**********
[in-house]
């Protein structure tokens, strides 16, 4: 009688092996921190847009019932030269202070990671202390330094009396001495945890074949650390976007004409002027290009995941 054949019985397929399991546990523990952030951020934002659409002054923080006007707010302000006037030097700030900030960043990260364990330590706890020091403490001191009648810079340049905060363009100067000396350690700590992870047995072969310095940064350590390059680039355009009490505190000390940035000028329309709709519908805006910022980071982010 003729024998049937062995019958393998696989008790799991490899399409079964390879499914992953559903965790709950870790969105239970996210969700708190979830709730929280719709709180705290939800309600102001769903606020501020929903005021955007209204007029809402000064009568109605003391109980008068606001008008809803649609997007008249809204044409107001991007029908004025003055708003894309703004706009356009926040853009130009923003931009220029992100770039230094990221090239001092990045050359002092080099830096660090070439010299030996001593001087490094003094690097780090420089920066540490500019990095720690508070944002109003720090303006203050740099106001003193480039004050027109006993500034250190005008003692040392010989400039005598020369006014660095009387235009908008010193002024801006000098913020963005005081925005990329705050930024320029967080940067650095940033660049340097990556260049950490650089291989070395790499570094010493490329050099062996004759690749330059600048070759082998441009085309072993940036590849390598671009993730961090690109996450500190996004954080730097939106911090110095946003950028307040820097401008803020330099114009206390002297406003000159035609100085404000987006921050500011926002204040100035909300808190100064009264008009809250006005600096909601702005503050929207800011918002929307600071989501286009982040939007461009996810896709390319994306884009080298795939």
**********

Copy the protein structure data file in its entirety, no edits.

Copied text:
[in-house]
């Protein structure tokens, strides 16, 4: 009688092996921190847009019932030269202070990671202390330094009396001495945890074949650390976007004409002027290009995941 054949019985397929399991546990523990952030951020934002659409002054923080006007707010302000006037030097700030900030960043990260364990330590706890020091403490001191009648810079340049905060363009100067000396350690700590992870047995072969310095940064350590390059680039355009009490505190000390940035000028329309709709519908805006910022980071982010 003729024998049937062995019958393998696989008790799991490899399409079964390879499914992953559903965790709950870790969105239970996210969700708190979830709730929280719709709180705290939800309600102001769903606020501020929903005021955007209204007029809402000064009568109605003391109980008068606001008008809803649609997007008249809204044409107001991007029908004025003055708003894309703004706009356009926040853009130009923003931009220029992100770039230094990221090239001092990045050359002092080099830096660090070439010299030996001593001087490094003094690097780090420089920066540490500019990095720690508070944002109003720090303006203050740099106001003193480039004050027109006993500034250190005008003692040392010989400039005598020369006014660095009387235009908008010193002024801006000098913020963005005081925005990329705050930024320029967080940067650095940033660049340097990556260049950490650089291989070395790499570094010493490329050099062996004759690749330059600048070759082998441009085309072993940036590849390598671009993730961090690109996450500190996004954080730097939106911090110095946003950028307040820097401008803020330099114009206390002297406003000159035609100085404000987006921050500011926002204040100035909300808190100064009264008009809250006005600096909601702005503050929207800011918002929307600071989501286009982040939007461009996810896709390319994306884009080298795939």